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At BIC you can discover how robotization is boosting the manufacturing industry

Written by Innovation Origins

Written by Innovation Origins

The European manufacturing industry is on the move. From fully automated robots to cobots that stand alongside workers on the floor: Robotics is increasingly playing a role in improving and optimizing the high-tech industry. At Brainport Industries Campus (BIC), too, plenty of attention is paid to this through knowledge sharing and various applications. 

Robotization is increasingly a recurring topic and is already playing a major role in today’s society. You often find robots and other automated processes in hospitals, for example, where operating robots offer surgeons a helping hand, and in education, where social robots can assist teachers. At the same time, industrial robots have also long been an integral part of modern industry. They often take over repetitive work, such as welding, gluing, and sorting, from workers. The application of robotics also brings additional profits, such as better quality, less waste, and a more sustainable production process.

Geopolitical conditions and a shortage of technical personnel are two significant challenges that are expected to further accelerate the deployment of robotization in the coming years. The perfect timing, then, for the information meetings organized by Yaskawa.

BIC as an ideal business location

BIC is an attractive location for an innovative robotization company like Yaskawa. “It is the heart of the high-tech manufacturing industry,” says Van Driel. “The location is ideal because the connection to Belgium and Luxembourg is quickly established. In addition, the ecosystem, which includes a wide variety of companies and educational institutions, really appeals to us. We continuously seek cooperation. It ensures that we keep coming up with new solutions that help the manufacturing industry move forward.”

“We need to keep the European manufacturing industry competitive with the rest of the world”

 Erik van Driel, board member of Yaskawa Benelux.

An innovative welding robot

Yaskawa is working on various applications related to robotization at BIC. For example, participants at the first meeting were introduced to a special welding robot, which was set up in Yaskawa’s showroom, according to Marketing Manager Liesbeth Janssen. “It is currently difficult to get people to do the welding work, while robots are always available. Moreover, the welding robot works very accurately, as can be seen in our demo room. Where people get tired over time, a robot can keep going endlessly. That ensures that welds can be laid absolutely perfectly. Even on a Friday afternoon,” Janssen says with a laugh. Moreover, the robot can do even more; it can be placed on a track, similar to a train track. “This has a long reach and can weld a long seam very accurately,” Janssen says.


Also in the Factory of the Future Experience Center, robotics is being put to full practical use. In doing so, Yaskawa seeks the connection with, among others, students from Fontys University of Applied Sciences. The experience center features a special 3D bin-picking robot, which can recognize, pick up and sort unsorted parts from a bin. It is a technique that combines robotics, software, camera and image processing. The benefit: “Linking intelligent vision systems and robotics gives robots many more application possibilities, even in more “chaotic” environments,” Janssen explains.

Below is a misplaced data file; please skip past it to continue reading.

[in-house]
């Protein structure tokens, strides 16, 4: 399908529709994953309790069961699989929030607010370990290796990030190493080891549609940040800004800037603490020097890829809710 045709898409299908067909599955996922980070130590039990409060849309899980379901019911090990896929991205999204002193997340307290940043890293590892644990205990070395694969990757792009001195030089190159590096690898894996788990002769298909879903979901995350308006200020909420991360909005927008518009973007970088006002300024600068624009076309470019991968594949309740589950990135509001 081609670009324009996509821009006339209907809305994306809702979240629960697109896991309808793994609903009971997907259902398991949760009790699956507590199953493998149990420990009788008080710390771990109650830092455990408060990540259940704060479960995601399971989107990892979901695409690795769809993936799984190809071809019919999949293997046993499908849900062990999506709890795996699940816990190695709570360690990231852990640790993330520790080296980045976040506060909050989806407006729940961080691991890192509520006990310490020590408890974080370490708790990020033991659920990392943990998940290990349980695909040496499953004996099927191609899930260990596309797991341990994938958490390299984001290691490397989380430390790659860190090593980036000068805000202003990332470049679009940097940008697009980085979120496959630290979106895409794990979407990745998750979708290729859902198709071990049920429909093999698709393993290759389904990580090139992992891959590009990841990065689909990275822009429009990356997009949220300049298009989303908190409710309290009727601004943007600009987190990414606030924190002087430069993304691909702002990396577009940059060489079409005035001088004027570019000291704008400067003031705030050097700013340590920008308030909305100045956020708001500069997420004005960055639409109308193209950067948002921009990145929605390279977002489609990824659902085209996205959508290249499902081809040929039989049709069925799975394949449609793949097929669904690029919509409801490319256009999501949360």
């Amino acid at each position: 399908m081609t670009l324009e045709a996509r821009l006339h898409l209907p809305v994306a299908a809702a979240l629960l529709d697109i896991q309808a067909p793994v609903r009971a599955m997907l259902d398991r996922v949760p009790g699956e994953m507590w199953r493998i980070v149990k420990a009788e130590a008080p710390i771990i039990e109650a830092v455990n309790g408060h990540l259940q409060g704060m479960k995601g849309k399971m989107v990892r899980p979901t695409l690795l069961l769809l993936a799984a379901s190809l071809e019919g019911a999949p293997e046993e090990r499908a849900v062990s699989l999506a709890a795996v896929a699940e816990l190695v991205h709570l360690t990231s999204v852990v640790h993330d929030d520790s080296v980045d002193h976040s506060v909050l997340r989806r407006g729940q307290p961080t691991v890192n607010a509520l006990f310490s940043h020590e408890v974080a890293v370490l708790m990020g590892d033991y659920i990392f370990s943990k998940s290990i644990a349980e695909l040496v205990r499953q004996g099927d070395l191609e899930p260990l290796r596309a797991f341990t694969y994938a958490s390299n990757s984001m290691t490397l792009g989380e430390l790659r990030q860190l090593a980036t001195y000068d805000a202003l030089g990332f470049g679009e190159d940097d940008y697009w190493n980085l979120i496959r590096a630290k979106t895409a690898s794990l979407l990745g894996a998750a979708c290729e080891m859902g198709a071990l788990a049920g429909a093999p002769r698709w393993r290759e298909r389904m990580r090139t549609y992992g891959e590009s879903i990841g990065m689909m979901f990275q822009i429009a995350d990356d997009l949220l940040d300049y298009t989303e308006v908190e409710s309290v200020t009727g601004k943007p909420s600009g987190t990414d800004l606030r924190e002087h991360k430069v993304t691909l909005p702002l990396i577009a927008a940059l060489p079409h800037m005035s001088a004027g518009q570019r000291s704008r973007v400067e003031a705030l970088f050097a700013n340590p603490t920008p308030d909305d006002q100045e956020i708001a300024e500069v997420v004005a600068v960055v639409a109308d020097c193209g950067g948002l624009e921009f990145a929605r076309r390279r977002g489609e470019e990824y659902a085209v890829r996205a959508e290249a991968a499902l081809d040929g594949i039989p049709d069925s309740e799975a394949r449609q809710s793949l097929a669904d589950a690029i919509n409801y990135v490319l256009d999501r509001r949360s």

It is clear, then, that robots make for an efficient manufacturing industry. But they are also increasingly being used to improve the sustainability of production processes. Two years ago, Yaskawa adopted the sustainability goals established by the UN, known as the Sustainable Development Goals (SDGs). BIC also signed the convention. 

“We apply the ‘walk your talk’ principle here.  That means that we actually start working with the goals.”

 Erik van Driel,  board member of Yaskawa Benelux.

Securing the food supply is one of the goals of being given hands and feet within Yaskawa. Visser Horti Systems, a company that makes machines and complete production lines for horticultural nurseries, is a customer of Yaskawa and deploys Yaskawa’s machines to automate sowing processes, among other things. “Through advanced automation, we ensure that the available natural resources, such as seeds, are optimally utilized,” Van Driel explains.

Also, innovative, automated systems ensure energy savings. Van Driel: “Take our U1000 frequency converter, for example, which feeds energy back into the electricity grid. This can be used in hoisting cranes. When the load is lifted you need energy. But when the load goes down in the crane, the motors start working as dynamos; they generate energy. This energy is fed back to the grid using variable-speed drives. So this is how you deal more efficiently with the energy that is generated.”

A competitive manufacturing industry

In short: with all its advantages, robotization will eventually contribute greatly to a competitive European manufacturing industry, Van Driel is convinced. “In the coming years, we must all ensure that Europe remains at the forefront of innovation, and industrial automation is indispensable in this. Let’s continue to share as much knowledge with each other in this area as possible to make that happen."